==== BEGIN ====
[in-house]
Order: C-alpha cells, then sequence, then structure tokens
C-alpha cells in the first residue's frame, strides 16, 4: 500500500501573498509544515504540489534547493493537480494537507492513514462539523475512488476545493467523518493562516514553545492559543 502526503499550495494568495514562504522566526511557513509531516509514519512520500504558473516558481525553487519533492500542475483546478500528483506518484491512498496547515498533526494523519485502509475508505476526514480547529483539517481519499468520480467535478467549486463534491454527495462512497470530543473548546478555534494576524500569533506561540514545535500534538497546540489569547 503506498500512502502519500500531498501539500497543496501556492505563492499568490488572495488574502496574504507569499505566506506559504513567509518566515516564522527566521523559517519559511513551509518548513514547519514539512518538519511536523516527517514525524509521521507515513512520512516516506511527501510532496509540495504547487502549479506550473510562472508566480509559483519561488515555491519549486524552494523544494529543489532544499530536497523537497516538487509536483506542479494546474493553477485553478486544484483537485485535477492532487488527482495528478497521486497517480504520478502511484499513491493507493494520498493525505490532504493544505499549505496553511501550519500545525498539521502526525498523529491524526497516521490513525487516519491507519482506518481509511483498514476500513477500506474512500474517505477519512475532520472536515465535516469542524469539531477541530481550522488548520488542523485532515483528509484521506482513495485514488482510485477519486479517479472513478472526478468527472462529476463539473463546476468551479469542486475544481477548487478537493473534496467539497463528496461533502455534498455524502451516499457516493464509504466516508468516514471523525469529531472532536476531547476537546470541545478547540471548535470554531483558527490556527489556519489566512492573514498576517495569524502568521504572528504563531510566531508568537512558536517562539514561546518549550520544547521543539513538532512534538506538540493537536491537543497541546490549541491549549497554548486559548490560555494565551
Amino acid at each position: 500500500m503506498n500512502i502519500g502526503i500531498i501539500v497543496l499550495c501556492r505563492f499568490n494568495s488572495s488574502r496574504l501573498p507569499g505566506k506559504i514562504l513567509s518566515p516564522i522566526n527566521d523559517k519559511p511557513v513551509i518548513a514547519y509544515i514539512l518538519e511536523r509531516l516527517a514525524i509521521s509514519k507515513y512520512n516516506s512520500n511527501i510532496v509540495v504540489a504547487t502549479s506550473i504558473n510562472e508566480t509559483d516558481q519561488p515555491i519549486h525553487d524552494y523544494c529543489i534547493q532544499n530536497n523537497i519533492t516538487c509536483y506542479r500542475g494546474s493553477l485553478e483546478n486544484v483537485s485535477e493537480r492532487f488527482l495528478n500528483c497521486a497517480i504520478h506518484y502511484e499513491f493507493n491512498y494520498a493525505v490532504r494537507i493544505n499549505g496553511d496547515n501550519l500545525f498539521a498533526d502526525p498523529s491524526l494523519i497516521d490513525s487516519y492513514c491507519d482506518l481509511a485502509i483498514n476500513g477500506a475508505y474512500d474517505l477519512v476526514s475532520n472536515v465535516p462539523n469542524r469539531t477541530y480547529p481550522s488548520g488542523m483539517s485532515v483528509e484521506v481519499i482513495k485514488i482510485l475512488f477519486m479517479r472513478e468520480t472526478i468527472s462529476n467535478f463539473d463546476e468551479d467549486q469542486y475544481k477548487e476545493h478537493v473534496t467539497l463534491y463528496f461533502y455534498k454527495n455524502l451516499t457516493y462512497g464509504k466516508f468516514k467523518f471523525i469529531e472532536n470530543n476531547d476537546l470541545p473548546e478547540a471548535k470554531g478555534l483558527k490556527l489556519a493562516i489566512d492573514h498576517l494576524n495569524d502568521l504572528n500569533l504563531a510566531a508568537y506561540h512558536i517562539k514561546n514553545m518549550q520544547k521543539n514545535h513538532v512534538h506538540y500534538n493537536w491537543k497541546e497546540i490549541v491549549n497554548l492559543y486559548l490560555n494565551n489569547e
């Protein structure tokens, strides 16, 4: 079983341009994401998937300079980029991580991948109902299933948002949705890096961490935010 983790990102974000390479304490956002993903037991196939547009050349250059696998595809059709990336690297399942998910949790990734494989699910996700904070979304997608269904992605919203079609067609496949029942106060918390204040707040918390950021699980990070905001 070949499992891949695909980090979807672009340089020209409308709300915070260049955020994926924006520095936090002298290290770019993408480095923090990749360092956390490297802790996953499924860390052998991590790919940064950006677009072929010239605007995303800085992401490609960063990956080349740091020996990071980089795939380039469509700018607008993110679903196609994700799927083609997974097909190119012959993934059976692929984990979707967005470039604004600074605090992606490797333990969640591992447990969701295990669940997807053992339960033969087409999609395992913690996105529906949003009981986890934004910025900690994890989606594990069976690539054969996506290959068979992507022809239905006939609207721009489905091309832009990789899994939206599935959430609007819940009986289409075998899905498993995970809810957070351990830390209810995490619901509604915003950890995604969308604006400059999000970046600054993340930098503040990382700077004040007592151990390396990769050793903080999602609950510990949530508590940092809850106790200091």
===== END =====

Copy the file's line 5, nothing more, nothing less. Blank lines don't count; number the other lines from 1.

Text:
């Protein structure tokens, strides 16, 4: 079983341009994401998937300079980029991580991948109902299933948002949705890096961490935010 983790990102974000390479304490956002993903037991196939547009050349250059696998595809059709990336690297399942998910949790990734494989699910996700904070979304997608269904992605919203079609067609496949029942106060918390204040707040918390950021699980990070905001 070949499992891949695909980090979807672009340089020209409308709300915070260049955020994926924006520095936090002298290290770019993408480095923090990749360092956390490297802790996953499924860390052998991590790919940064950006677009072929010239605007995303800085992401490609960063990956080349740091020996990071980089795939380039469509700018607008993110679903196609994700799927083609997974097909190119012959993934059976692929984990979707967005470039604004600074605090992606490797333990969640591992447990969701295990669940997807053992339960033969087409999609395992913690996105529906949003009981986890934004910025900690994890989606594990069976690539054969996506290959068979992507022809239905006939609207721009489905091309832009990789899994939206599935959430609007819940009986289409075998899905498993995970809810957070351990830390209810995490619901509604915003950890995604969308604006400059999000970046600054993340930098503040990382700077004040007592151990390396990769050793903080999602609950510990949530508590940092809850106790200091």